When asked if she felt her hometown should be part of Scotland, she said: "It's hard to say when you are born English.
"Berwick is just a lost town.
"My youngest son came out of the Army two years ago and there are no jobs. There is nothing for him."
Mr Bates added: "From Parliament in London to Newcastle, that's where it stops."
Part-time student Jonathan Bain, 34, said the difference between funding for public services in Scotland and England was unfair.
He said he would rather Berwick be part of England, but added that funding systems for both countries should be the same.
Berwick-upon-Tweed was once a rich and important Scottish town
"You are either in the UK or you're not," he said.
"I would rather leave it as it is in England but I think it is unfair how funding in Scotland is different."
When you look at Berwick's history, it's no surprise that the town is divided.
In Anglo-Saxon times, Berwick-upon-Tweed was part of the Kingdom of Northumbria - an area stretching between York and Edinburgh.
In 1018, following a battle between the Scots and the Northumbrians, it became part of Scotland.
Its importance as a Scottish town grew and, by the Middle Ages, it was the richest port in the country.
In 1296, England's King Edward I captured Berwick-upon-Tweed, beginning a period of warfare between the two nations which saw the town change hands 13 times.
The last time it changed hands by force was in 1482 when it came under English control.
Even then it remained independent, with legal documents referring to it as being of the Kingdom of England but not within it.
In 1885, it became part of the county of Northumberland for administrative purposes and was fully integrated into the county in 1974.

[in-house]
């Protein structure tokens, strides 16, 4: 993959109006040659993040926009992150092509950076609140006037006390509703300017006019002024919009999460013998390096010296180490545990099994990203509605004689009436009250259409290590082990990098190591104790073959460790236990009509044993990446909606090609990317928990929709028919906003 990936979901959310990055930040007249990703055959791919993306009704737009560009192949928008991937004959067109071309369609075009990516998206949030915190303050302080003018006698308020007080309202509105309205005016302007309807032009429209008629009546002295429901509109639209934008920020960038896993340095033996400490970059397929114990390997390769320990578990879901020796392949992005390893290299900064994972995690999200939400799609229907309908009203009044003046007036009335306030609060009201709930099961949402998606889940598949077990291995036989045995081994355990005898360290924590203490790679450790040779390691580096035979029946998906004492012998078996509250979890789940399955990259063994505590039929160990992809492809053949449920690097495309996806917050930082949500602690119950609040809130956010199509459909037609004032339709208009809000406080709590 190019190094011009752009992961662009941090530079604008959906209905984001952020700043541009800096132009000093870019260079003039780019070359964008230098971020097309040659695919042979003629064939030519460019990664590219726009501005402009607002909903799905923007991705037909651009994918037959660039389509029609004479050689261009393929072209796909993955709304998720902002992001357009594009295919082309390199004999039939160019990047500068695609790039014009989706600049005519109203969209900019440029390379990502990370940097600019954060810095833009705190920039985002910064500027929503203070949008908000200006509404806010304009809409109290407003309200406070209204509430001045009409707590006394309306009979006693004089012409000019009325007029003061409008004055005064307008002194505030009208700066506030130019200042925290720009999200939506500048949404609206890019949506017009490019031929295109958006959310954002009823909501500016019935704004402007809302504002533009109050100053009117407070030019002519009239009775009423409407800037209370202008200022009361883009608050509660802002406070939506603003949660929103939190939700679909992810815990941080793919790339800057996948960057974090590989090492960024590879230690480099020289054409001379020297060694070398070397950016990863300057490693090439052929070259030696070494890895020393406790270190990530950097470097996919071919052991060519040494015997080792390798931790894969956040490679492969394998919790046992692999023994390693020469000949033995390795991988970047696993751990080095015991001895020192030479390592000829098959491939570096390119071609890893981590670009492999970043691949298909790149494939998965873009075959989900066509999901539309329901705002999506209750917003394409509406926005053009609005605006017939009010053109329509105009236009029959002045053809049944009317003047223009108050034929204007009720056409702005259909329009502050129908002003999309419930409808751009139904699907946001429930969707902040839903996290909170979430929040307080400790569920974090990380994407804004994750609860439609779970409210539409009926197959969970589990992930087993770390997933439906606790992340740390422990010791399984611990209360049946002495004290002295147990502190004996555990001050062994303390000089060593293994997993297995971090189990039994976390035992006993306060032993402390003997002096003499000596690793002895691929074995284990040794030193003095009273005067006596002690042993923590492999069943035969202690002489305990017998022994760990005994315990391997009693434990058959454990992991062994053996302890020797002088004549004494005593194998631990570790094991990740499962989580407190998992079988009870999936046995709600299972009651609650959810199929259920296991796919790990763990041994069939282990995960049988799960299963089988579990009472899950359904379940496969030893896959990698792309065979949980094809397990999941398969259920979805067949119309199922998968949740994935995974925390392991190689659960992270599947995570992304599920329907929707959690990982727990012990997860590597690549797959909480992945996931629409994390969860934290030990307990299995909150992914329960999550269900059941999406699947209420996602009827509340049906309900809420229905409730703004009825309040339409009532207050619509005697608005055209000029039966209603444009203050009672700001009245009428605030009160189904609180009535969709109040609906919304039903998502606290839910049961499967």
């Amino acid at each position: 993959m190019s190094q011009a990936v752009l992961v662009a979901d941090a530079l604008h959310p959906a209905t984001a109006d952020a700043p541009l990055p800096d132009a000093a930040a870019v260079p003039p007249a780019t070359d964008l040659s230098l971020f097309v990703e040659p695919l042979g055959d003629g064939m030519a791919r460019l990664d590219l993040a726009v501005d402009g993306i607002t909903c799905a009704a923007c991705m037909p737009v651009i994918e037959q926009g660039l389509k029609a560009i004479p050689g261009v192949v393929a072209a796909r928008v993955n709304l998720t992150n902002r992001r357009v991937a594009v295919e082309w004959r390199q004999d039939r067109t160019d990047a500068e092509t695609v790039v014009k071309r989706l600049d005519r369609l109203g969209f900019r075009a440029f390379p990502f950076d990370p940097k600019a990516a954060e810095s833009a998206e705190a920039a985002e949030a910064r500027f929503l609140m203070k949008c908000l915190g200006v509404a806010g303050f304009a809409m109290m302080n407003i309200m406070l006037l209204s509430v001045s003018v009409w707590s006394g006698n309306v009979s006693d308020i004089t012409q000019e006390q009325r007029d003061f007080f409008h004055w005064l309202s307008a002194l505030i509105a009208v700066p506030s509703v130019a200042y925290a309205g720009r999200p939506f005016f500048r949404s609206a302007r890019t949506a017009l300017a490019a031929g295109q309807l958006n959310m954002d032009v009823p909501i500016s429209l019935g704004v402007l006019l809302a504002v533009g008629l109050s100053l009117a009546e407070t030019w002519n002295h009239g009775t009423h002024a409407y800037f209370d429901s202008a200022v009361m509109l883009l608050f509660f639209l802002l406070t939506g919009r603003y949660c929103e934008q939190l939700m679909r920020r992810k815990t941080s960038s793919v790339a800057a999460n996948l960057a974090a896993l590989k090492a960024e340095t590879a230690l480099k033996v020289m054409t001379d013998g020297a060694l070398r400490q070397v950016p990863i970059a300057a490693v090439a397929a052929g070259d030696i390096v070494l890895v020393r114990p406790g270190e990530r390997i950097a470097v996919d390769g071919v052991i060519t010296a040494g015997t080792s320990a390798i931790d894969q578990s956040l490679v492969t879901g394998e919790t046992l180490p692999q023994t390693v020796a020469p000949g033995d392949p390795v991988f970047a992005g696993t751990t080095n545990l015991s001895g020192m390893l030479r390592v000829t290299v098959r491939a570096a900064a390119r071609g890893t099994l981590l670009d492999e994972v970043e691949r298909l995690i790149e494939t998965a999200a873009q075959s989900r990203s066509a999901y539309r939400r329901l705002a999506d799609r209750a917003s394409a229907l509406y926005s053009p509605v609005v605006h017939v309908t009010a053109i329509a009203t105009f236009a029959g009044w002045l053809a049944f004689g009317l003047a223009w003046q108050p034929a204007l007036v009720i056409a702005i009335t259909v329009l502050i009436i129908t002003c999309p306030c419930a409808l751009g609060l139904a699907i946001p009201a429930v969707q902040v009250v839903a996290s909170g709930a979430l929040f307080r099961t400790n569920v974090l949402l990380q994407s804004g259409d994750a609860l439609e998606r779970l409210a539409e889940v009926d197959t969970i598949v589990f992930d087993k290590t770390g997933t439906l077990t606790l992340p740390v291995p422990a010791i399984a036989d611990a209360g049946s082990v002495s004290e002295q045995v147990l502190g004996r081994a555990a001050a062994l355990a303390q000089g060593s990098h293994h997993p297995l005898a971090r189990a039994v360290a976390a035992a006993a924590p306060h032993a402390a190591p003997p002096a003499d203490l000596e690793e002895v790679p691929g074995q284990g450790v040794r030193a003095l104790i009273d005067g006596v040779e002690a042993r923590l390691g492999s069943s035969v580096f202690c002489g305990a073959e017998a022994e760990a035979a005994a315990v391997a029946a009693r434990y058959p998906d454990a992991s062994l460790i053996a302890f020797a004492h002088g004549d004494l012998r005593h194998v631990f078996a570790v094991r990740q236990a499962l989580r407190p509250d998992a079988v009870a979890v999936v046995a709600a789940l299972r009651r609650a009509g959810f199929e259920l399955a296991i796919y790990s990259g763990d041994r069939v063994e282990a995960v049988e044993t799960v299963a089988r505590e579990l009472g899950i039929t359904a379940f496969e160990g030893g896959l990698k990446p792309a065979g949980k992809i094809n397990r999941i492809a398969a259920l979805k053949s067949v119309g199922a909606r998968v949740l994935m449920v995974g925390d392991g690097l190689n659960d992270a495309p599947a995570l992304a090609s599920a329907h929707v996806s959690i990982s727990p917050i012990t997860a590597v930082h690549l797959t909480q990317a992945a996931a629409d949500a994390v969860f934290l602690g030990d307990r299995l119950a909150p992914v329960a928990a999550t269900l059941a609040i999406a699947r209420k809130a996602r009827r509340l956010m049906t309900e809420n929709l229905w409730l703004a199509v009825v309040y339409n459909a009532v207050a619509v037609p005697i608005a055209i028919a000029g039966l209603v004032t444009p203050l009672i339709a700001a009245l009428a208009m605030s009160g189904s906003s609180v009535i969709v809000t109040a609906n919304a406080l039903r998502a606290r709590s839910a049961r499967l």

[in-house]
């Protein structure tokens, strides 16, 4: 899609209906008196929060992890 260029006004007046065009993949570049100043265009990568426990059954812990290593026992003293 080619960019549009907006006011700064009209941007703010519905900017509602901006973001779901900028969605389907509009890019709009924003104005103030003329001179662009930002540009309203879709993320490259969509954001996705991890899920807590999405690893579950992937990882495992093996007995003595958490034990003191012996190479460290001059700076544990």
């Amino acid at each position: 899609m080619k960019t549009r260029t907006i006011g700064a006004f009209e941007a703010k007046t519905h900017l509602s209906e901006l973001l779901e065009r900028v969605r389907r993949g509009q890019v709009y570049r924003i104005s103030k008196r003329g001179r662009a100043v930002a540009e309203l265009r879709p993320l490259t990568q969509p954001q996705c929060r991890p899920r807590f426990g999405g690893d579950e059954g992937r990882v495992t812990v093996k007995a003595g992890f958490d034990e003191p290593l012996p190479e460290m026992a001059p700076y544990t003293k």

Historian Derek Sharman said the people of Berwick felt independent
"It's been a ping pong ball for centuries," said Derek Sharman, a historian and tour guide in Berwick. "It's a very very on-the-edge kind of place.
"The people of Berwick feel really independent. You are a Berwicker first, Scottish or English second."
Berwick-upon-Tweed has been a Liberal Democrat seat since its MP Sir Alan Beith won it in 1973.
Labour's candidate Alan Strickland said the town needed a stronger voice in Westminster, adding: "But moving the border isn't the answer.
"We need an MP who can take the area's needs to the heart of government, which the Lib Dems simply can't offer."
Anne-Marie Trevelyan, the Conservative parliamentary candidate, said: "Voters in Berwick-upon-Tweed... do not believe that it is whether they are in England or Scotland that is important, although local people do want to see the Barnett formula scrapped and a fairer funding system brought in.
"Of more importance to our daily lives is the critical issue of dualling the A1, which is the single biggest thing we can do to bring jobs and wealth to north Northumberland."
Sir Alan Beith, who is standing again, was unavailable for comment.
Other candidates standing in Berwick-upon-Tweed are: BNP: Peter Mailer; UK Independence Party: Michael Weatheritt.